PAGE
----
Best That

第149課: Best That: ~方 Patterns & ~に越したことはない

For some reason, students are compelled to use the word 方 excessively.  

Best/Better That

方がいい means “best to…” and with verbs, you should use the past tense, and with adjectives or the negative, you should use the non-past tense. However, this can still be used with the non-past of verbs, and いい can be replaced with phrases like 賢明だ (wise).

~方がいい is used in the written and spoken language. It is often used in daily conversation, but it is often used by Japanese learners when giving suggestions/advice, which may lead some Japanese to smirk.

Non-past +方がいい is primarily used with one’s in-group as it is used a lot in situations where you are giving direct advice on what is best to do. Past+方がいい is felt to be more euphemistic and is often used towards one’s out-group. However, some people have personal preferences for one or the other.

1. 今すぐ行った方がいいです。
    It’d be best to go right now.

2. 寝た方がいい。
    It’s best to sleep.

3. よく考えた方がいい。
    You’d better think that over.

4. 泳ぐ前に、日焼ひやめをった方がいいよ。
    It’s best to put on sunblock before swimming.

5. たまごは食べない方がいい。 (Contrasting and or highlighting)
    It’s best to not eat eggs.

6. {ほとんどの}わずかなみせしか開いていないから、今食品を買った方がいい。
    Since there are only but a few stores that are open, it’s best to buy food now.

7. 彼はそこへ行った方がよい。
     It is best for him to go there.

8. 毎日運動した方がいい。
    It’s best to exercise every day. 

Nuance Note: Even when there is not a second reference mentioned, this pattern implies a comparison between things. It may sound pushy depending on the context as it can be used to impose your will/thought. When you want to make a simple suggestion, you can use ~たらいい.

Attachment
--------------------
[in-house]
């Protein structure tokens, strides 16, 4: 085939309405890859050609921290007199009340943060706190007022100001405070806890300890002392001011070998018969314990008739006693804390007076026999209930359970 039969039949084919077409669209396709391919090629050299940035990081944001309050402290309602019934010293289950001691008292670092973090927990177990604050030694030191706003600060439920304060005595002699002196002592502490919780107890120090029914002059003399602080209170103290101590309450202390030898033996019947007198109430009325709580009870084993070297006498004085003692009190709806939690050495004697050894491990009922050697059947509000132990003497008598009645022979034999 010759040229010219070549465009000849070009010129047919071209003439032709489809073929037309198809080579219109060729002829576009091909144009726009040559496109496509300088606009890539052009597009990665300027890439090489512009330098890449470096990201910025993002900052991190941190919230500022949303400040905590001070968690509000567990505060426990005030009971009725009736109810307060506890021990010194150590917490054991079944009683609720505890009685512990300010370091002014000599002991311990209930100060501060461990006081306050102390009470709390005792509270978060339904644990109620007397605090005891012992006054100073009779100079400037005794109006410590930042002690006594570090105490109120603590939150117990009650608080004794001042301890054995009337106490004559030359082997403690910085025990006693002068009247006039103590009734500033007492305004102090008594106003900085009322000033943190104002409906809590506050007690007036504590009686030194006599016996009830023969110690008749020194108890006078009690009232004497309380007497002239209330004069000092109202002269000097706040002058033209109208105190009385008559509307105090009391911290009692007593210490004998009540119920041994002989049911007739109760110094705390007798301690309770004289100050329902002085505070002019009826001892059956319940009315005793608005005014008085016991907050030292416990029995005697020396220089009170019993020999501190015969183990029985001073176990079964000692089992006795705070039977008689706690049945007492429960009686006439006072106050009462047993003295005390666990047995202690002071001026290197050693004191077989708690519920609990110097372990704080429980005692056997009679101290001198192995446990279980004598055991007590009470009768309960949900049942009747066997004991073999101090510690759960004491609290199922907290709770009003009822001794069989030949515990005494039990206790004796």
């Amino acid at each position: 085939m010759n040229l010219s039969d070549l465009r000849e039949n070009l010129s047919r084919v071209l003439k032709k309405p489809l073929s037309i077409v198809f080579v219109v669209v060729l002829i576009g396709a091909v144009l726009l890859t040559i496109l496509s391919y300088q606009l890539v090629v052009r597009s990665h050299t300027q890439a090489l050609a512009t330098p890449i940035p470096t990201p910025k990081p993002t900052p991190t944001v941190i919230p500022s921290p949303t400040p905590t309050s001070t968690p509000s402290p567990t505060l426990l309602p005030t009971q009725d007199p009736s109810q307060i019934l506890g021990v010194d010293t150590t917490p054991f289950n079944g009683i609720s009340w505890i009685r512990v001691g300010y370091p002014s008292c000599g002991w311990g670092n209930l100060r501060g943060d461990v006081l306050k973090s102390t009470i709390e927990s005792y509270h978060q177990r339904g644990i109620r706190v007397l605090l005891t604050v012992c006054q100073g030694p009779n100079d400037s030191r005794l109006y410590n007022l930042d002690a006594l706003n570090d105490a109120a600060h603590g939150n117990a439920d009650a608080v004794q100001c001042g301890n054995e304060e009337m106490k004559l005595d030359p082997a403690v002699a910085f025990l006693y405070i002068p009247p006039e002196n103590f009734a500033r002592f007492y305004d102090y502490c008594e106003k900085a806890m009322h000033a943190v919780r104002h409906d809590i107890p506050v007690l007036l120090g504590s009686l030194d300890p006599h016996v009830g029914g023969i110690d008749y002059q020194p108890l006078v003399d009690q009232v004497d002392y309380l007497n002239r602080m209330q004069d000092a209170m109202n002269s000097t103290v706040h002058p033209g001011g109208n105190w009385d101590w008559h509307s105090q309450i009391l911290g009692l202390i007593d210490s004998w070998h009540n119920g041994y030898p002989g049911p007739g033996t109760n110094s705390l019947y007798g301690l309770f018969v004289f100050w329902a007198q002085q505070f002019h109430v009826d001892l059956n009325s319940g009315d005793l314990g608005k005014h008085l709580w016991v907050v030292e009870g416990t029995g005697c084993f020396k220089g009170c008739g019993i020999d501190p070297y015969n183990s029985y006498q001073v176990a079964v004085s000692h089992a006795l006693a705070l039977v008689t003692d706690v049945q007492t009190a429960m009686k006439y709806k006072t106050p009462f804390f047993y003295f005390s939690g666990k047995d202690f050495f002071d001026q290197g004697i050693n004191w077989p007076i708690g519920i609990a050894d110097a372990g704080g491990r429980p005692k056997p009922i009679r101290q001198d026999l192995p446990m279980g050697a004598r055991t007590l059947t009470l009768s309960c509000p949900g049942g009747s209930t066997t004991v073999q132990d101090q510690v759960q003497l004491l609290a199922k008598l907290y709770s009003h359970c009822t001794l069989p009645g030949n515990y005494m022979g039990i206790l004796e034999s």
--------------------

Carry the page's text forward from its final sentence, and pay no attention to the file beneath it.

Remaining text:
Again, other things than just いい may also appear in this fashion.

9. 当人に会って直接に話し合った方が効果こうかはあると思います。
     I think that it is effective to meet with the said person and directly talk together (about it). 

Non-Past + 方がいい

It is also worth noting that when you use the pattern “Non-past+方がいい”, there could be several things that are good to do in the said situation, but you pick one as an example of being good.

10. 折りにふれて想起そうきするほうがいい。
      Occasionally, it is good to call it to mind.


~がよい can create a suggestion bordering on a command, and it uses older grammar by just directly following verbs without the need of a nominalizer like の. 

11. そうするがよい。
      You had better do it.

 ~方: How to…

Following the stem of a verb, ~かた means “how to…”. Sometimes this may not show up in translation. For instance, 読み方 may very well be able to be translated as “how to read,” but it can also be sufficiently translated as “reading” depending on context. 

12. 弟の笑い方が気に食わねー。(Slang)
     I can’t stand the way my little brother smiles.

13. 日本語の書き方をよく知っていますか。
      Do you know how to write Japanese well?14. 行き方が全く分からない。
     I don’t know the way to go at all.

15. どの読み方を使うべきかは分かりません。
      I don’t know which reading I’m supposed to use.

16. 本当にひどい言い方だよ。
      That’s a hideous way to talk.

17. しかたがありません。(Set Phrase)
     It can’t be helped.  

18. 簡単な覚え方を教えてくださいませんか。
     Could you teach me an easy way to remember? 


~にしたことはない(が) means “can never…too much” and is used in giving common sense advice. The verb 越す has meanings all related to the idea of “surpassing”. This phrase is used to show that nothing beats doing X.  So, when young people use it in certain situations, it can make them sound arrogant. 

If turned into ~に越したことはなかった, you end up showing regret. This is because you recognize what was the best thing to do, but you didn’t do it. This directly follows verbs and adjectives, but for adjectival nouns, the copula is either as である or not there at all (which is most common). 

19. かさを持つに越したことはない。
      It’s always best to have an umbrella.

20. 貯金をするに越したことはなかったが、ちょっと生活を楽しむことができた。
      Nothing would have beat saving, but I got to enjoy life a little.  

21. 用心ようじんに越したことはないが、そんな服装を着るなんて派手はですぎるじゃない?      
      You can never be too careful, but isn’t wearing an outfit like that too showy?